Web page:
How to Overcome the Fear of Failure

A couple days ago I had someone ask me: How can I overcome the fear of failure?

I’d like to share my answer here.

(Short answer)

Embrace failure, because it’s one of our greatest teachers. Failure is only feedback, and it teaches us where our skills are, where they need to be, and what areas we should work on.


(Long answer)

For many people, failure is their biggest fear. This is problematic, because eventually, one way or another, they will fall short, miss the mark, or make a mistake. It’s something that happens to all of us. For those who fear failure, this moment means coming face to face with something legitimately terrifying. And then they do what most of us do when encountering something we fear: resist. In resisting, they cannot accept that someone of their stature is capable of failure. In their efforts to cover up their mistake, lack of knowledge, or poor judgement, they will blame others for their own shortcomings. Instead of learning and growing from their mistake, they will criticize others for making them look foolish.

Before I get into my explanation, I want to tell you something that might be shocking.

You will fail.

Sometime today, tomorrow, or maybe if you’re cautious, next week, you will make a mistake. It might be big or small, but it will be unsettling.

Rejection. Failure. Sadness. Despair. Apathy. These are probably the most uncomfortable feelings anyone can have, and yet, they frequently appear in our lives. Almost daily, I open my email and find a message in my inbox that prompts those feelings.

“At the present time, there are other candidates whose qualifications more closely match the requirements for this position and we will be moving forward with them in the recruiting process.”

Or this:

“Although we will not be publishing [name of the piece I submitted] at this time and are sorry to disappoint you, please be assured that your manuscript was read carefully by editors and trained screeners.”

It might be applying for a job, a school, an internship, submitting your writing or research to a journal, or asking someone out on a date—wherever you fell short this week, know that you are not alone. And if you’re like me, your failure rate will always be higher than your acceptance rate.

Failure teaches us where our skills are, where they need to be, and what areas we need to work on. With a growth mindset, mistakes and failure are nothing to get down about, they are lessons that teach us how to become better. Without failure, we wouldn’t grow, and that’s why failure is necessary for success.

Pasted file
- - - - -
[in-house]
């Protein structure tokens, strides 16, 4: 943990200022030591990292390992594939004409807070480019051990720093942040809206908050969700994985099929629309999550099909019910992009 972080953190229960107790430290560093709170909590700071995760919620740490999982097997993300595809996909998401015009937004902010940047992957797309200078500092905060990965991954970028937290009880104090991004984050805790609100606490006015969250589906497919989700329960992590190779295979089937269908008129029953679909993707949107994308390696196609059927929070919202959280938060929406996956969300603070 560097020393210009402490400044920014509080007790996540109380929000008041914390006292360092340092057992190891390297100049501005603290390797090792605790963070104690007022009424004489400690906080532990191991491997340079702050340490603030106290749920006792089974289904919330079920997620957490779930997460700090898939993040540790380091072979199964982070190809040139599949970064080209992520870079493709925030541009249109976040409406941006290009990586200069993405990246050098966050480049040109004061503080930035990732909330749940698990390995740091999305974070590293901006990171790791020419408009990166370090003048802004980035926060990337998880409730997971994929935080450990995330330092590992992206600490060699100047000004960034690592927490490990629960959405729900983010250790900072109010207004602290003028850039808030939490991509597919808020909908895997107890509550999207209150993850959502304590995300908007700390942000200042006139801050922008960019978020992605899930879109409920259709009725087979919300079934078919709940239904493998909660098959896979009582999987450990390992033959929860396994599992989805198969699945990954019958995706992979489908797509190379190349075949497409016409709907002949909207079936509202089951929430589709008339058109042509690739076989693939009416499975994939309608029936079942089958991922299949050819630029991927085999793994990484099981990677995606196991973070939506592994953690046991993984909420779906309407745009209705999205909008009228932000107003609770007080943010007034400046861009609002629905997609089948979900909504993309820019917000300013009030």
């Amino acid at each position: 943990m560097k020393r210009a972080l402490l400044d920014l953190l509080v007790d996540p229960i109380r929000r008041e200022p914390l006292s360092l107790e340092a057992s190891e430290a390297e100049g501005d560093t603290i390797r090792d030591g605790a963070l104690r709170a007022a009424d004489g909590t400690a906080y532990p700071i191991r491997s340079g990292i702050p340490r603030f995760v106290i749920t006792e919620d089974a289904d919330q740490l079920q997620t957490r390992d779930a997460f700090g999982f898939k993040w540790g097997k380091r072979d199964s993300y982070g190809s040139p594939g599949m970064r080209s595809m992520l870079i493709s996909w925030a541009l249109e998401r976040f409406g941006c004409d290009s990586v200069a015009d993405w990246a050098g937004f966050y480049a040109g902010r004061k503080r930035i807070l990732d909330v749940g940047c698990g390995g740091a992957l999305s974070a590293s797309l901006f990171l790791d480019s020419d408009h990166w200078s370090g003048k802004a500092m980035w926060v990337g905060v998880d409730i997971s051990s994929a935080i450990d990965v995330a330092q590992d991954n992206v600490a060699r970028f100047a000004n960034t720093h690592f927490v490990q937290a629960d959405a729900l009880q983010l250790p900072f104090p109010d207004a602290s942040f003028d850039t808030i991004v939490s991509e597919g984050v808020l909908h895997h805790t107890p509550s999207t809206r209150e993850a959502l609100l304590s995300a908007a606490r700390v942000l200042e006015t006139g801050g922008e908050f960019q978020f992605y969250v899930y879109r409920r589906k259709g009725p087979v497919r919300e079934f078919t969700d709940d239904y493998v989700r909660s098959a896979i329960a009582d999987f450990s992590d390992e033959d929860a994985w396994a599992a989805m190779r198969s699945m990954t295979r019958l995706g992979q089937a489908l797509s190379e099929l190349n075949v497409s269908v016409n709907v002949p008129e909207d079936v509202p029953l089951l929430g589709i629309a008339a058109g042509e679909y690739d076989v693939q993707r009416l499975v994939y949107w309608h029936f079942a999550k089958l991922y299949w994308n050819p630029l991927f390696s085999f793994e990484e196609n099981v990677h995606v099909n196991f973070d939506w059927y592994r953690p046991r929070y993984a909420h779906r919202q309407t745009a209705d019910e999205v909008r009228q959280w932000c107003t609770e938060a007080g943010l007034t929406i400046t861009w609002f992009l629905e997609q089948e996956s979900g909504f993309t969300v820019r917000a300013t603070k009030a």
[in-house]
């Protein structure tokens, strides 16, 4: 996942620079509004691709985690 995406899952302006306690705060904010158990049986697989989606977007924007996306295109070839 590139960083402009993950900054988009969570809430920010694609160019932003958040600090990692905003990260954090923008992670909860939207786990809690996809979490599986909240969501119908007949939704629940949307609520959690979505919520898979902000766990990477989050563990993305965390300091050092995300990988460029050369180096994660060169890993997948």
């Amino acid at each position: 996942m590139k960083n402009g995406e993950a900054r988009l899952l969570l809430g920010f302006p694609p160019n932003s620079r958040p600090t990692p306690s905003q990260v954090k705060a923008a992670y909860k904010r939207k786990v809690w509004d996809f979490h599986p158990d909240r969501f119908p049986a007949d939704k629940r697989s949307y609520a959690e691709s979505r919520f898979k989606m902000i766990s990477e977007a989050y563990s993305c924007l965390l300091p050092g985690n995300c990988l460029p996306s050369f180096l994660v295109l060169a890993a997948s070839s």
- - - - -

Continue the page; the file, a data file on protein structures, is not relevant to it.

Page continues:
This is important so I am going to repeat it—failure is not defeat. Failure is a teacher and necessary for success.

One more time—failure is not defeat. Failure is a teacher and necessary for success.

Here’s the secret no one tells you: The act of failing isn’t important. It is how you respond to failure that makes all the difference. If you view each experience as feedback to grow your skills, you will never truly fail. Whatever was lost in the process of making a mistake is merely the cost of learning a valuable lesson.

Failing early and often is part of every success story. If you have any fear of failure, now is the time to confront it. Now is the time to get comfortable with the uncomfortable feelings of rejection and embarrassment. The best way to do this is to practice. That’s right. Practice failing. Here’s the logic: you might get more bruises falling off 10 five-foot ladders, but a few bruises sure beats falling off one 50-foot rooftop. The longer you wait to fail, the more it’s going to hurt and the longer it will take to recover.

An easy way to practice failing is by taking the Noah Kagan Coffee Challenge. All you do is ask for 10% off your beverage at your local coffee shop. Weird? Yes, and it will catch the cashier off-guard. They will tell you to repeat yourself, because who in their right mind would be asking for 10% off? More than likely they will eventually tell you no (they may have to ask a manager). And that’s the point! You just faced fear in the face and got rejected! You got outside of your comfort zone and grew your confidence. Want to take it to the next level? Kagan suggests sitting in the wrong seat the next time you board an airplane.

Training for failure grows your confidence, so when you do make a mistake, you can bounce back quickly. Remember, there is no such thing as failure, only feedback. It’s what you do with that feedback that gives you wings or ties a lead ball around your ankle.


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Andrew J. Wilt is the author of Age of Agility, a book that addresses the skill gap between school and work. He can be reached at and on Twitter @andrewjwilt
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